I rarely change my opinion of superstars from one day to the next.
But yesterday it happened in a New York Minute… or maybe, in a Maradona Moment. My attitude toward Diego Maradona changed in the course of two or three minutes.
I had really come to dislike Maradona over the years. He had decayed from a superstar to an insulting, drug-abusing slob. Cameras, microphones and high-profile moments be damned, loud-mouthed Diego is going to give you a piece of his mind. (Shall I mince my words? Nah.)
One word you would not associate with Maradona is “discipline,” and that is a word I associate with high-performing sales managers and team trainers alike.
So it was with a chuckle that I learned that Diego Maradona would lead the Argentine national team as its trainer in FIFA World Cup 2010.
I can still hear the cynical voice within: “Maradona? Hah! Argentina doesn’t stand a chance!”
Then World Cup started and los Albicelestes looked solid in their 1-0 win over Nigeria. But my “Maradona Moment” was still waiting to happen.
Yesterday afternoon, when the Argentina-South Korea match coverage started, Maradona came out of the team locker room and stood in the narrow passage way leading to the pitch. He looked understandably nervous before his team’s second World Cup match, and uncomfortably overweight in his tailored suit. He paced back and forth for a full minute before his players came out… one-by-one.
And one-by-one, he hugged them… and kissed them. And they hugged him… and kissed him. A few of the players put their foreheads against his, closed their eyes and meditated for a moment, then walked toward the pitch.
Hey, I’m totally comfortable with the whole latino thing of men hugging. That’s not the point. This was almost… spiritual! (Maybe it was entirely spiritual, Buddha, and I’m still wrestling with my own enlightenment.) One thing was for sure. It was… profound.
Of course I’ve seen coaches hug players before — usually at the end of a game, after an exciting victory or a disappointing loss. But I’ve never seen this much… love… before a match.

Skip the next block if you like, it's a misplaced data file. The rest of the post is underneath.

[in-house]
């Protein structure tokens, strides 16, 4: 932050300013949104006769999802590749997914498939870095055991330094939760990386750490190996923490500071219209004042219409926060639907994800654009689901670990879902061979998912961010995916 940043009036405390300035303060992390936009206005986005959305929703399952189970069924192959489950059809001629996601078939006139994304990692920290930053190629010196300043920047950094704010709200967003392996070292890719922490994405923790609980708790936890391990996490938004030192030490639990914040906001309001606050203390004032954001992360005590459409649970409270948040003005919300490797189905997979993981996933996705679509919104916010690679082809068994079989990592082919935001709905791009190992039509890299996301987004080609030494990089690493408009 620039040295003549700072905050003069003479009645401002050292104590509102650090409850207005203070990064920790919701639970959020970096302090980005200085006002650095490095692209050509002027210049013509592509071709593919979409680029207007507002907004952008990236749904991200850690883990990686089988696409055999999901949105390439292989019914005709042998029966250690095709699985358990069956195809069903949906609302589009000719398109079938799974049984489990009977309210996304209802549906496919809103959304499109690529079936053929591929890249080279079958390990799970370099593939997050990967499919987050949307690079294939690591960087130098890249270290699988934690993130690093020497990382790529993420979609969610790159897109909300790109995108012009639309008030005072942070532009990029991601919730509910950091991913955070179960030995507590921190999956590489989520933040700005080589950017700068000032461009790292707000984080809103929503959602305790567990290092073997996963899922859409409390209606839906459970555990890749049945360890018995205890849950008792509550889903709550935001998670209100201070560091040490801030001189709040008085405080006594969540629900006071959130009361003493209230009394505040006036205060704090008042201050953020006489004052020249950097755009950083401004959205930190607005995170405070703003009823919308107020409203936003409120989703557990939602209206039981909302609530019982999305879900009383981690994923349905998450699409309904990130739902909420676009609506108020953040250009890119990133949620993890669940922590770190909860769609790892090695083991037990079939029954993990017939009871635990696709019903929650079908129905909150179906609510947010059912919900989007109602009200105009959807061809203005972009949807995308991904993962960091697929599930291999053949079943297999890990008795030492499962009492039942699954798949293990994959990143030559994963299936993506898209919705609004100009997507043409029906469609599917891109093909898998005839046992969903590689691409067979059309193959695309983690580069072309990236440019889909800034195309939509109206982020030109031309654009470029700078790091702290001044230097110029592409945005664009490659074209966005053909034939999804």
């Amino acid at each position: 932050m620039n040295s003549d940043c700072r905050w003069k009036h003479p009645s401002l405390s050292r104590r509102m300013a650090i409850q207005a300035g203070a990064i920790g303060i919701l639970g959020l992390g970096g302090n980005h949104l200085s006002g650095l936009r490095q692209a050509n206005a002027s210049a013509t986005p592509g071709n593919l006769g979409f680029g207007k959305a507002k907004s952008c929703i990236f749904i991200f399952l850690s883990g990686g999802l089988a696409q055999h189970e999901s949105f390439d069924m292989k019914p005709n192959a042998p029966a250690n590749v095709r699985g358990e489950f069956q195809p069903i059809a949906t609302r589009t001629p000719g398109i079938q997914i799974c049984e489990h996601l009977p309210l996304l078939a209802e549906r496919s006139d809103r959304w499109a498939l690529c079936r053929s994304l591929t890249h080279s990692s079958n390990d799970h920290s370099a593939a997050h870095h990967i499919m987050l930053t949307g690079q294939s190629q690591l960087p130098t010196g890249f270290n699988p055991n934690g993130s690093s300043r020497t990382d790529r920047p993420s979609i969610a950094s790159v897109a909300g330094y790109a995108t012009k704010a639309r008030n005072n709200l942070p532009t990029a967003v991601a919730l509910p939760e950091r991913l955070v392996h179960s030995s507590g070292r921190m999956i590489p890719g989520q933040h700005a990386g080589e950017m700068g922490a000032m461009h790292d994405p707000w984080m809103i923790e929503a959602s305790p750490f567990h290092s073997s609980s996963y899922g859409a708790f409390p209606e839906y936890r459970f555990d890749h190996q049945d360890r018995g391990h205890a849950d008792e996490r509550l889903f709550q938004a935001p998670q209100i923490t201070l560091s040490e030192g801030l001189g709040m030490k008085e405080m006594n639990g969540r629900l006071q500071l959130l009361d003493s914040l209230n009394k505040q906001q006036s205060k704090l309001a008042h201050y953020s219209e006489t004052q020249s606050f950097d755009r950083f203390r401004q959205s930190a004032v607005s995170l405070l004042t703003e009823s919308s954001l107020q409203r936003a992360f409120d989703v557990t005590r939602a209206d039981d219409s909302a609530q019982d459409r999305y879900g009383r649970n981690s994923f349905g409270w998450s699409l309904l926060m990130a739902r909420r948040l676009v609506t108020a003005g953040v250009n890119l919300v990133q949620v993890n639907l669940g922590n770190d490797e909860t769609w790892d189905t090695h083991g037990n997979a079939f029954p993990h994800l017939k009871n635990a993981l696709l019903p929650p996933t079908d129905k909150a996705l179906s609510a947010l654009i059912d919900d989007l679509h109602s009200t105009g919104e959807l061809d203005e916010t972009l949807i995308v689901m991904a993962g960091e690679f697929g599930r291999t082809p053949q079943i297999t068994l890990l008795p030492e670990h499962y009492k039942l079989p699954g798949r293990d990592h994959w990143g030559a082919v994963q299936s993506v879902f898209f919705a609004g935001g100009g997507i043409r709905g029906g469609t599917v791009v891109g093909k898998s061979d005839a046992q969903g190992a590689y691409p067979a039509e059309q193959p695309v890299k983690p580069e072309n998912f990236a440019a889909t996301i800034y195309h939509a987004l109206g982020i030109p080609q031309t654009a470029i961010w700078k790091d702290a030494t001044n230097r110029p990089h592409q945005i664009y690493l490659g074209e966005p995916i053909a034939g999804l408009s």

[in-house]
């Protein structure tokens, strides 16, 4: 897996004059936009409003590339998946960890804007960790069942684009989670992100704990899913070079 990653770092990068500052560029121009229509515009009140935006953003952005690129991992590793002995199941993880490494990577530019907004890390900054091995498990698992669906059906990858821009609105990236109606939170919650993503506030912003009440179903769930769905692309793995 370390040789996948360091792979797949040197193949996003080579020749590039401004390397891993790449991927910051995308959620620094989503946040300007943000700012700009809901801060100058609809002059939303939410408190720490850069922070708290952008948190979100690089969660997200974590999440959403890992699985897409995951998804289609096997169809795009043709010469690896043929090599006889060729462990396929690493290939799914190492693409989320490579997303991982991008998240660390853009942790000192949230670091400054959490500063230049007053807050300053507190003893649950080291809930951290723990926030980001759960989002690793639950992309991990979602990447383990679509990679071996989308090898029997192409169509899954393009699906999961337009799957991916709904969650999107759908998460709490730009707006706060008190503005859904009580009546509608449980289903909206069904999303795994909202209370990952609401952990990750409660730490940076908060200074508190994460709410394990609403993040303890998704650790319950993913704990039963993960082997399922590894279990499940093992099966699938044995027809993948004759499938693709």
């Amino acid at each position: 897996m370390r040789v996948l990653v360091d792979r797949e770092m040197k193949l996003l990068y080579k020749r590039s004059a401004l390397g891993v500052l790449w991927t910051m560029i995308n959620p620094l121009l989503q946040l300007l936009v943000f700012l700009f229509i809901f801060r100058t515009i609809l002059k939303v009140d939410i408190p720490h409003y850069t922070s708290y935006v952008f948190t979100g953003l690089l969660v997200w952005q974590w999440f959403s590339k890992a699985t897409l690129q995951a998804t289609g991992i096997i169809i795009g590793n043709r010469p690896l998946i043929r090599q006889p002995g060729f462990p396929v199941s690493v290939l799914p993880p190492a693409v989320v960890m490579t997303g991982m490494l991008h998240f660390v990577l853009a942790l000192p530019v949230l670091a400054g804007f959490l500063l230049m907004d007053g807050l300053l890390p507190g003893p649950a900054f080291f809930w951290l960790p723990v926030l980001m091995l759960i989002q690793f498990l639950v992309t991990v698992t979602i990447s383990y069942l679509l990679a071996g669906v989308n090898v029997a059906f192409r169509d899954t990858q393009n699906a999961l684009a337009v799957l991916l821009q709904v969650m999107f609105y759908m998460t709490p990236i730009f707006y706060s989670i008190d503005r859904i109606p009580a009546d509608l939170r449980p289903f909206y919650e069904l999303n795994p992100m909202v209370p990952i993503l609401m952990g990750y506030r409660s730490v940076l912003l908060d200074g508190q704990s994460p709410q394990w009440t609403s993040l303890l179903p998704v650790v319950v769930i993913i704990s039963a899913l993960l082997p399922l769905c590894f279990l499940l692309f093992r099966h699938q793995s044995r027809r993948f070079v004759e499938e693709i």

And so the match started. And Argentina played brilliantly. As one reporter put it, “Argentina were smoothly into their smooth-passing style, switching the ball quickly to their creative talents.”
What’s this got to do with selling? Nothing. Sales management? Everything. It’s all about talent management and performance.
In his book, “The Zero Turnover Sales Force – How to Maximize Revenue by Keeping Your Sales Team Intact,” Doug McLeod writes that the highest performing sales managers are honest, supportive, respectful and attentive to their team.
“As sales managers, do your salespeople like you?” McLeod writes. “Be a leader, not a manager. Be sincere. Develop and maintain meaningful relationships. To gain your salespeople’s respect, show that you respect them.”
An old sales and marketing guy once told me that his greatest leadership experience — and his greatest sales management accomplishment — was around a grueling project in which the small team had to pull together, negotiate with common interests and close high-ticket deals. They all grew very close. They all knew and respected each other’s strengths and weaknesses.
Years after the project had finished, the old vet was having a drink with the youngest member of his former team and the latter’s fiancee. They got talking about the special vibe the team had, and the word “love” came up more often than would make many sales managers comfortable. Maybe it was because the fiancee was there and their wedding was approaching, but that vibe filled their corner of the bar again as they reminisced.
While you may not have a love fest with each of your salespeople, you can certainly get more out of them by building your relationships. Hire good people, then nurture them. This is true in any team’s performance. “Tough love” can go a lot further than pressure, pressure, pressure, which often leads to burn-out.
Maradona will still have his bad-mouth moments. He may forever lack the social graces of many managers and even decent human beings.
But he’s got a deep connection with los Albicelestes. He’s managing their talents, and he’s getting exceptional performance. While it’s still too early to predict which nation will go home with the World Cup, Diego Maradona has found his groove in leading a team, even if it is for a moment.